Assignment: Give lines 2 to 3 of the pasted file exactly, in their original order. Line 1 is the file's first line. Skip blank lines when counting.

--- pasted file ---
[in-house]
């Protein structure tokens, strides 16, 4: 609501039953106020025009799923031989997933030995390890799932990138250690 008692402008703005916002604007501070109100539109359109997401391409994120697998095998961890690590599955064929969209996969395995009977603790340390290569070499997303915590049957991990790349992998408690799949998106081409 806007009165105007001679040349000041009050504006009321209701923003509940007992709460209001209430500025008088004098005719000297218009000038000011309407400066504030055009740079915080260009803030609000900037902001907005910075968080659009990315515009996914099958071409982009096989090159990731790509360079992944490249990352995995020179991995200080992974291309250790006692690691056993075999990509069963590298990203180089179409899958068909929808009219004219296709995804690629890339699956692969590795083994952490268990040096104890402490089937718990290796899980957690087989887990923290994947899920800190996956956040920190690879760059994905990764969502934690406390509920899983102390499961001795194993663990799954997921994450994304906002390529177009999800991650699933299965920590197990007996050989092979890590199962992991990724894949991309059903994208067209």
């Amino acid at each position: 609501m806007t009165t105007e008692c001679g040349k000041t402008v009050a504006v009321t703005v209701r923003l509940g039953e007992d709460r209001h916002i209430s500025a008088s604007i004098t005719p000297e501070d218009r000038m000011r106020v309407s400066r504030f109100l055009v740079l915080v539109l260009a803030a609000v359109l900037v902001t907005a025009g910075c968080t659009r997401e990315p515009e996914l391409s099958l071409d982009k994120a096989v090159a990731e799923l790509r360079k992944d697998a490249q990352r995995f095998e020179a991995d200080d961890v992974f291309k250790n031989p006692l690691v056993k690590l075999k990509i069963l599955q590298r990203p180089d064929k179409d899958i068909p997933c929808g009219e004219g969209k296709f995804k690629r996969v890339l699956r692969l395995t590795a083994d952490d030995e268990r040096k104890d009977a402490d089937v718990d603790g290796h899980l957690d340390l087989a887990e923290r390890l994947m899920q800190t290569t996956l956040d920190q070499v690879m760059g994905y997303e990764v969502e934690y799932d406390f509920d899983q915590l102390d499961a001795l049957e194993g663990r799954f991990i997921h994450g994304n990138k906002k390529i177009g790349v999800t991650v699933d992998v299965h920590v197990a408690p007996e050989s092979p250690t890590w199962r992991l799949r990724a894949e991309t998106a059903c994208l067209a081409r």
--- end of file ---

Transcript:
């Protein structure tokens, strides 16, 4: 609501039953106020025009799923031989997933030995390890799932990138250690 008692402008703005916002604007501070109100539109359109997401391409994120697998095998961890690590599955064929969209996969395995009977603790340390290569070499997303915590049957991990790349992998408690799949998106081409 806007009165105007001679040349000041009050504006009321209701923003509940007992709460209001209430500025008088004098005719000297218009000038000011309407400066504030055009740079915080260009803030609000900037902001907005910075968080659009990315515009996914099958071409982009096989090159990731790509360079992944490249990352995995020179991995200080992974291309250790006692690691056993075999990509069963590298990203180089179409899958068909929808009219004219296709995804690629890339699956692969590795083994952490268990040096104890402490089937718990290796899980957690087989887990923290994947899920800190996956956040920190690879760059994905990764969502934690406390509920899983102390499961001795194993663990799954997921994450994304906002390529177009999800991650699933299965920590197990007996050989092979890590199962992991990724894949991309059903994208067209």
């Amino acid at each position: 609501m806007t009165t105007e008692c001679g040349k000041t402008v009050a504006v009321t703005v209701r923003l509940g039953e007992d709460r209001h916002i209430s500025a008088s604007i004098t005719p000297e501070d218009r000038m000011r106020v309407s400066r504030f109100l055009v740079l915080v539109l260009a803030a609000v359109l900037v902001t907005a025009g910075c968080t659009r997401e990315p515009e996914l391409s099958l071409d982009k994120a096989v090159a990731e799923l790509r360079k992944d697998a490249q990352r995995f095998e020179a991995d200080d961890v992974f291309k250790n031989p006692l690691v056993k690590l075999k990509i069963l599955q590298r990203p180089d064929k179409d899958i068909p997933c929808g009219e004219g969209k296709f995804k690629r996969v890339l699956r692969l395995t590795a083994d952490d030995e268990r040096k104890d009977a402490d089937v718990d603790g290796h899980l957690d340390l087989a887990e923290r390890l994947m899920q800190t290569t996956l956040d920190q070499v690879m760059g994905y997303e990764v969502e934690y799932d406390f509920d899983q915590l102390d499961a001795l049957e194993g663990r799954f991990i997921h994450g994304n990138k906002k390529i177009g790349v999800t991650v699933d992998v299965h920590v197990a408690p007996e050989s092979p250690t890590w199962r992991l799949r990724a894949e991309t998106a059903c994208l067209a081409r």